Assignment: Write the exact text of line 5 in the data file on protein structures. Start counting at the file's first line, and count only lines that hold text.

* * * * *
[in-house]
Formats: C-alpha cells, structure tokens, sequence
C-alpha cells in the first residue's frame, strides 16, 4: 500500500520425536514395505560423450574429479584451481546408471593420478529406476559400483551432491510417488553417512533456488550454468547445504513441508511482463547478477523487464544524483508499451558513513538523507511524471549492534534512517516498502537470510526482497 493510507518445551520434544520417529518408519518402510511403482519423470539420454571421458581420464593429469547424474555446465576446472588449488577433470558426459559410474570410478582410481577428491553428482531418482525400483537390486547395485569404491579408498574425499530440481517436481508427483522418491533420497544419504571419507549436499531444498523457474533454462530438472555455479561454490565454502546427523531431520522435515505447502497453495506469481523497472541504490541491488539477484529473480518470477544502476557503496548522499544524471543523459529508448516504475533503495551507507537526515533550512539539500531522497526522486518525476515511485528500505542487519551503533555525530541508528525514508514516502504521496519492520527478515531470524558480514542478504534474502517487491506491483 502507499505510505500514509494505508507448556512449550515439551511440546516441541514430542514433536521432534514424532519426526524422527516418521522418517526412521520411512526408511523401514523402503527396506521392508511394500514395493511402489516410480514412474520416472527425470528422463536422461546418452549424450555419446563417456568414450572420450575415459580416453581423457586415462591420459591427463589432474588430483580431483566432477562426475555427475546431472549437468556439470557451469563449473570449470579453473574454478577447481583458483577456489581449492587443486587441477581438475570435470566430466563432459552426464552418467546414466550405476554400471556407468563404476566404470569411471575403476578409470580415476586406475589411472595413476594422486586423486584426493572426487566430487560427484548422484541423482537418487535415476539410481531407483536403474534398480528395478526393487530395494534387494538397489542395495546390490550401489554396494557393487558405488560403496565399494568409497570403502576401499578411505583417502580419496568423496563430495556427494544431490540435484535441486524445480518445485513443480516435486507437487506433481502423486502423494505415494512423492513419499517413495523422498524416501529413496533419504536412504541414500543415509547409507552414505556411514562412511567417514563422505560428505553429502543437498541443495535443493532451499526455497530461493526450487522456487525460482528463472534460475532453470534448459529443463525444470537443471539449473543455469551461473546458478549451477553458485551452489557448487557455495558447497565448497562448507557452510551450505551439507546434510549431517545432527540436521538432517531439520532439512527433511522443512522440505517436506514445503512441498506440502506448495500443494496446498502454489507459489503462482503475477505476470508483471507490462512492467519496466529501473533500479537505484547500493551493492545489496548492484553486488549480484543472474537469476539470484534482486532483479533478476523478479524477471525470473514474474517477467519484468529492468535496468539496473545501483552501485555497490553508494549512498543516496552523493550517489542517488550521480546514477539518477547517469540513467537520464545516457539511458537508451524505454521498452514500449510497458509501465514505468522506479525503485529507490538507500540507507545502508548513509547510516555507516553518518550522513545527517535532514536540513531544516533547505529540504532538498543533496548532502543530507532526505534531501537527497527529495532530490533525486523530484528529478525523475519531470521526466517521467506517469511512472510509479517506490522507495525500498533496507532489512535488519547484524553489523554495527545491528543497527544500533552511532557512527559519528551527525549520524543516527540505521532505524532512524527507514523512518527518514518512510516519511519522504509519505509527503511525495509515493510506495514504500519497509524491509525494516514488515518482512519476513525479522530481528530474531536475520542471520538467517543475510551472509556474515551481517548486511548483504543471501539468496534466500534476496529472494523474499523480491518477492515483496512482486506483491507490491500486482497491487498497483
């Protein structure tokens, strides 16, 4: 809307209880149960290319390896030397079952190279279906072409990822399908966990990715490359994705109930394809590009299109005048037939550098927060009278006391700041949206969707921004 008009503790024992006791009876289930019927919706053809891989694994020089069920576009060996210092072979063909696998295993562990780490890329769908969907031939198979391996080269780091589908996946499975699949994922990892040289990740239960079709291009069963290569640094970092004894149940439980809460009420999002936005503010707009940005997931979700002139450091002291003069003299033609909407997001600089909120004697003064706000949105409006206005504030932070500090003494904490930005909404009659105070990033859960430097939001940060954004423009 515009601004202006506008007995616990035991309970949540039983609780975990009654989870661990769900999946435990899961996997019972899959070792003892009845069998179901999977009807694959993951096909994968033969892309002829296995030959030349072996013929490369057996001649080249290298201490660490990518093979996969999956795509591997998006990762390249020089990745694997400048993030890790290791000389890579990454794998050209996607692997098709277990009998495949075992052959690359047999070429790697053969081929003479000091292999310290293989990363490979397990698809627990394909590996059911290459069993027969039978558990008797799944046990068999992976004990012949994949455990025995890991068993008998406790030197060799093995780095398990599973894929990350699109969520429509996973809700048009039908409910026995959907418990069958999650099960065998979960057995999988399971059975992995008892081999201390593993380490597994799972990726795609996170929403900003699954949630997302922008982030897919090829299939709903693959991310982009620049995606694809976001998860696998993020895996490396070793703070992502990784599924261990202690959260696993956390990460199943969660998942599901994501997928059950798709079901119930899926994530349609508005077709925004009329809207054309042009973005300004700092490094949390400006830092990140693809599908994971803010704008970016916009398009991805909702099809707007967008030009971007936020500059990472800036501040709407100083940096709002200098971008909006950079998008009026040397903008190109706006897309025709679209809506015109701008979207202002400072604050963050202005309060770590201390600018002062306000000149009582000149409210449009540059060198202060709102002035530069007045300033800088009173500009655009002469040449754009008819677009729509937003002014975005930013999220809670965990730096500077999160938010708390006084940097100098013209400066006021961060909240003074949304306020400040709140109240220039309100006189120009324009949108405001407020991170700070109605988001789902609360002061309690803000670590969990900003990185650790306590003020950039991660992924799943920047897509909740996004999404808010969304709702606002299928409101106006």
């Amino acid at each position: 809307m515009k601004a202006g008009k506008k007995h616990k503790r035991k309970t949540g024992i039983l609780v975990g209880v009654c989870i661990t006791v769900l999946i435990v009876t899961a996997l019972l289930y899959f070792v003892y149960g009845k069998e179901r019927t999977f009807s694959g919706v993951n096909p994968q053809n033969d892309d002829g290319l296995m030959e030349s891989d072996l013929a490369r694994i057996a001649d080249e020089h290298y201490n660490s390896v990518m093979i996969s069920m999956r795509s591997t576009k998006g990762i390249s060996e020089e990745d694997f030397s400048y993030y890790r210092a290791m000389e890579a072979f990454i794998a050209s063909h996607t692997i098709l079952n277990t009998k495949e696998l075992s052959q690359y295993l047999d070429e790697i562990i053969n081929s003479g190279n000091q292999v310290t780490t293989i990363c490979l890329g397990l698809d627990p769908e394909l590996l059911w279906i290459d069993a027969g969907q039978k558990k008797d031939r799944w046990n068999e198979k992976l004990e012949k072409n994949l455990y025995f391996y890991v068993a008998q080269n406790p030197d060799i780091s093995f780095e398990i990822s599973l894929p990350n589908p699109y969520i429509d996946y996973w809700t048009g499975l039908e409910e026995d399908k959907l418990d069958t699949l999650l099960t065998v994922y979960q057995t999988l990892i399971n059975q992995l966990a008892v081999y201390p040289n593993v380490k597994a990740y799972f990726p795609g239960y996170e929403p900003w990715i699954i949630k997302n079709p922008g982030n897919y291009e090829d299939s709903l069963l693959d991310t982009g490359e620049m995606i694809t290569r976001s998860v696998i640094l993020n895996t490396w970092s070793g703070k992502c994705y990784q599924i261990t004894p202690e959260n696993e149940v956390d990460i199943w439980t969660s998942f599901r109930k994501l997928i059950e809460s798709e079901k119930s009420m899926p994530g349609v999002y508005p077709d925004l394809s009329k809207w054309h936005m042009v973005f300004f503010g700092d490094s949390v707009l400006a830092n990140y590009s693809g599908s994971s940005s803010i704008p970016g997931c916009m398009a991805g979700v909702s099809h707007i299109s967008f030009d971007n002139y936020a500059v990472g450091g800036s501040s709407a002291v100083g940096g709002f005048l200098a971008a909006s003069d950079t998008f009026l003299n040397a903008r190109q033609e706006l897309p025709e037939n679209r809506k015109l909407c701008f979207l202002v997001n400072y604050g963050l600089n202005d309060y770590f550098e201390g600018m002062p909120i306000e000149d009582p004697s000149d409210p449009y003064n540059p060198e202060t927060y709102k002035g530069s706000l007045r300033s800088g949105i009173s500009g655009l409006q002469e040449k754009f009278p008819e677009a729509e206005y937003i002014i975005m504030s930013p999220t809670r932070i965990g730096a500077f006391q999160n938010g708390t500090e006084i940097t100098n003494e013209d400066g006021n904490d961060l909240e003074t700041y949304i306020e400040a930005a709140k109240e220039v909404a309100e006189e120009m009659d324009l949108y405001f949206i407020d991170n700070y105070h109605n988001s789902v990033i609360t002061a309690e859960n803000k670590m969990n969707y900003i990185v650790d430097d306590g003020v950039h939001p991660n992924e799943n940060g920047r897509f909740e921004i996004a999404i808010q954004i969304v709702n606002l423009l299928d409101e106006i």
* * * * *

């Amino acid at each position: 809307m515009k601004a202006g008009k506008k007995h616990k503790r035991k309970t949540g024992i039983l609780v975990g209880v009654c989870i661990t006791v769900l999946i435990v009876t899961a996997l019972l289930y899959f070792v003892y149960g009845k069998e179901r019927t999977f009807s694959g919706v993951n096909p994968q053809n033969d892309d002829g290319l296995m030959e030349s891989d072996l013929a490369r694994i057996a001649d080249e020089h290298y201490n660490s390896v990518m093979i996969s069920m999956r795509s591997t576009k998006g990762i390249s060996e020089e990745d694997f030397s400048y993030y890790r210092a290791m000389e890579a072979f990454i794998a050209s063909h996607t692997i098709l079952n277990t009998k495949e696998l075992s052959q690359y295993l047999d070429e790697i562990i053969n081929s003479g190279n000091q292999v310290t780490t293989i990363c490979l890329g397990l698809d627990p769908e394909l590996l059911w279906i290459d069993a027969g969907q039978k558990k008797d031939r799944w046990n068999e198979k992976l004990e012949k072409n994949l455990y025995f391996y890991v068993a008998q080269n406790p030197d060799i780091s093995f780095e398990i990822s599973l894929p990350n589908p699109y969520i429509d996946y996973w809700t048009g499975l039908e409910e026995d399908k959907l418990d069958t699949l999650l099960t065998v994922y979960q057995t999988l990892i399971n059975q992995l966990a008892v081999y201390p040289n593993v380490k597994a990740y799972f990726p795609g239960y996170e929403p900003w990715i699954i949630k997302n079709p922008g982030n897919y291009e090829d299939s709903l069963l693959d991310t982009g490359e620049m995606i694809t290569r976001s998860v696998i640094l993020n895996t490396w970092s070793g703070k992502c994705y990784q599924i261990t004894p202690e959260n696993e149940v956390d990460i199943w439980t969660s998942f599901r109930k994501l997928i059950e809460s798709e079901k119930s009420m899926p994530g349609v999002y508005p077709d925004l394809s009329k809207w054309h936005m042009v973005f300004f503010g700092d490094s949390v707009l400006a830092n990140y590009s693809g599908s994971s940005s803010i704008p970016g997931c916009m398009a991805g979700v909702s099809h707007i299109s967008f030009d971007n002139y936020a500059v990472g450091g800036s501040s709407a002291v100083g940096g709002f005048l200098a971008a909006s003069d950079t998008f009026l003299n040397a903008r190109q033609e706006l897309p025709e037939n679209r809506k015109l909407c701008f979207l202002v997001n400072y604050g963050l600089n202005d309060y770590f550098e201390g600018m002062p909120i306000e000149d009582p004697s000149d409210p449009y003064n540059p060198e202060t927060y709102k002035g530069s706000l007045r300033s800088g949105i009173s500009g655009l409006q002469e040449k754009f009278p008819e677009a729509e206005y937003i002014i975005m504030s930013p999220t809670r932070i965990g730096a500077f006391q999160n938010g708390t500090e006084i940097t100098n003494e013209d400066g006021n904490d961060l909240e003074t700041y949304i306020e400040a930005a709140k109240e220039v909404a309100e006189e120009m009659d324009l949108y405001f949206i407020d991170n700070y105070h109605n988001s789902v990033i609360t002061a309690e859960n803000k670590m969990n969707y900003i990185v650790d430097d306590g003020v950039h939001p991660n992924e799943n940060g920047r897509f909740e921004i996004a999404i808010q954004i969304v709702n606002l423009l299928d409101e106006i």